We invite you to inspect a few of its pages, including this remarkable selection of "Garments Suitable for Athletic Exercises and Outdoor Sports, including Gymnastics, Cycling, Equestrianism, Pedestrianism, Golf, Hunting, Fishing, Yachting and Bathing." Talk about versatility in your wardrobe.
This remarkable donation was made by Louise Toby, and sure to be most illuminating. Also, it was kept in many years in a paper bag from a now-extinct shop, which some of you Bay Area locals may remember—The Emporium.
(And for those of you who don't...)
As promised last month, these green silk shoes, embroidered with romantic pink flowers on the toes and long-tailed butterflies, were part of the Eugenie Candau donation.
And both of these pieces were part of the Lilienthal Family donation, a small part of which we described to you in October:
An ivory-colored silk Chinese robe with prominent, intimidating dragon pair motif, and an exquisitely detailed, hand-sewn cotton lawn dress, covered in stunning whitework embroidery.
As for this astonishing Normandy lace bed coverlet...! Here we see an antique lace sheet, painstakingly embellished with elaborate portraits of 15th-century European nobility, including Anne de Bourgogne. She was the daughter of a Bavarian duchess and the duke of Burgundy, and in 1423, was given in marriage to a son of King Henry IV of England.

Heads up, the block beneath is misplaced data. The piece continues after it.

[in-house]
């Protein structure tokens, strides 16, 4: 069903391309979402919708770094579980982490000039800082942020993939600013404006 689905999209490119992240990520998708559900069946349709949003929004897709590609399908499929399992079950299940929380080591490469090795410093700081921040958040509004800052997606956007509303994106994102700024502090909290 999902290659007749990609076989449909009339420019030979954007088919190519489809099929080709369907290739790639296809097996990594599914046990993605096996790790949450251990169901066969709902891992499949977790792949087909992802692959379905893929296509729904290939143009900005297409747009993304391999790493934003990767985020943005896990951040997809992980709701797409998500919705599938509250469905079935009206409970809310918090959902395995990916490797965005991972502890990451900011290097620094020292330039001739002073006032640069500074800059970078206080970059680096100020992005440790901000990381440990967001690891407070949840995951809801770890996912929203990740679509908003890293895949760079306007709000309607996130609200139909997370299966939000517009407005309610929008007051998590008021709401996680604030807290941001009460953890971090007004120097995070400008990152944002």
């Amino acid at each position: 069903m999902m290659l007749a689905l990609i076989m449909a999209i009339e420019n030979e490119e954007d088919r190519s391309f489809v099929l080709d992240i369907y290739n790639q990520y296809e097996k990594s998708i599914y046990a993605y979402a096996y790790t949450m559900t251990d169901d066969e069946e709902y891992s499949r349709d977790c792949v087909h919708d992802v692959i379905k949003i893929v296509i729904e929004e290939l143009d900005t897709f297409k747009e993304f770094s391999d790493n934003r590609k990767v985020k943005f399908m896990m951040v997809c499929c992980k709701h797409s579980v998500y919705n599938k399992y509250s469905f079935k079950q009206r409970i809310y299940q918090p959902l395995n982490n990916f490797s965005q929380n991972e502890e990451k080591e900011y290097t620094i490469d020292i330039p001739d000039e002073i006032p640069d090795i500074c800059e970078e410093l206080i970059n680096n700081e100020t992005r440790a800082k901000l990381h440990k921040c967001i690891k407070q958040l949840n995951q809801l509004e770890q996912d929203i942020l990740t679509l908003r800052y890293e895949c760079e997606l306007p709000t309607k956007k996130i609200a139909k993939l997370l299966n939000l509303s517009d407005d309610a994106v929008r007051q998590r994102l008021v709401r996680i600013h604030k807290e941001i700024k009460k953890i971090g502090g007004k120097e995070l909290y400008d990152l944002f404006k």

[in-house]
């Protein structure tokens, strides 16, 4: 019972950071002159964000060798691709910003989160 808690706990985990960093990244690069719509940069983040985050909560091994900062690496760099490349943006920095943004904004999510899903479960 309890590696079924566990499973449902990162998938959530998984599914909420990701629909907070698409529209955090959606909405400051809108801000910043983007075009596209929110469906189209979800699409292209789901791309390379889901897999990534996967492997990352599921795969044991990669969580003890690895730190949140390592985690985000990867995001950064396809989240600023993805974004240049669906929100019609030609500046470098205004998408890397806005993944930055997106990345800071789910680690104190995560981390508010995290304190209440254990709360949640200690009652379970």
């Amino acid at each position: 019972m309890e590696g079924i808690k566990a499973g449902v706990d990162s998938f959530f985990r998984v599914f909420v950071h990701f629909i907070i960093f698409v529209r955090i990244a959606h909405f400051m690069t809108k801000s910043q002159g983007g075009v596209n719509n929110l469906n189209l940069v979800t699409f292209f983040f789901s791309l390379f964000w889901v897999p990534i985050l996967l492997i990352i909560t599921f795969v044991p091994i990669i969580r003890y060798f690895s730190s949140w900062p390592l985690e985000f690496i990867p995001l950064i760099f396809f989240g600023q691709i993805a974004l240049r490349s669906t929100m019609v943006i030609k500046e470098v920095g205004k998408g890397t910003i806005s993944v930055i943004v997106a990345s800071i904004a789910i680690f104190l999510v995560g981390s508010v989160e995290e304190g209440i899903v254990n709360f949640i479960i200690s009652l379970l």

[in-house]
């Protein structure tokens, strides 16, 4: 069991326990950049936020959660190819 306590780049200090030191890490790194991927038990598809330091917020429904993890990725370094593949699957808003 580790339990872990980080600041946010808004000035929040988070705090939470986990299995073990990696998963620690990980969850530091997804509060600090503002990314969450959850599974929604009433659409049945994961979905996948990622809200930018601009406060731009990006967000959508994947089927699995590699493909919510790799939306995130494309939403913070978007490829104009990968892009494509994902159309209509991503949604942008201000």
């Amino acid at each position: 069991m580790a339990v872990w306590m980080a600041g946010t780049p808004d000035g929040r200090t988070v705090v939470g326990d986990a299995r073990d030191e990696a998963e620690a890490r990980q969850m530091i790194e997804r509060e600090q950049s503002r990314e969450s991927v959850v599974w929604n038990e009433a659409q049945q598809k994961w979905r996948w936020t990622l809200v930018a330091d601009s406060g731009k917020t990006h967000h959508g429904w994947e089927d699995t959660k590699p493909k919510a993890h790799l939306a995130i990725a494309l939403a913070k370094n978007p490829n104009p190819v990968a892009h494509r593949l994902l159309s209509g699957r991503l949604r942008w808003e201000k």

Now, might this item represent a mere souvenir, a history lesson preserved in textile art—or a specially-commissioned, commemorative item intended to celebrate one's claims to ancestry, or establish one's claims to it?
Or is it simply an ambitious lacemaker's project, perhaps, depicting royal figures in a bid to command a royal price? If we ever find out more, we'll be sure to let you know.
This month we were honored to receive the bequest of Mary Meier, great-great-granddaughter of Aaron Meier, one of the founders of the Meier & Frank department stores of the Pacific Northwest.
As you can see from the photos, the name has quite a storied past. Originally founded in 1857, it which would later become part of Macy's in the mid-1960s. (If you're curious, you can read about her grandfather, Julius Meier—he served as governor of Oregon from 1931-1935, seeing it through some of the darkest days of the Depression Era. And here's a cool vintage snapshot of Aaron and Frank together.)
Mary's special collection of household textiles included an embroidered linen table set, featuring a charming entourage of Renaissance-era musician figures (which came in a fabulous storage box, splendidly decorated with dragons straight out of illuminated manuscripts). In a surfeit of detail, each character is playing their own instrument and wearing their own distinctive European courtly costume.
Also donated by the Meier family was a large set of Hardanger-work pieces. Note the particular asymmetry present in these exquisite works on linen: it's not an indication that the finished pieces are in need of blocking, but rather, a testament to the fact that they were entirely, painstakingly, executed by hand. That irreproducible wabi-sabi factor, we feel, is an essential part of their inherent beauty. And look how gorgeously that length of embroidery is stored, rolled up like a precious scroll!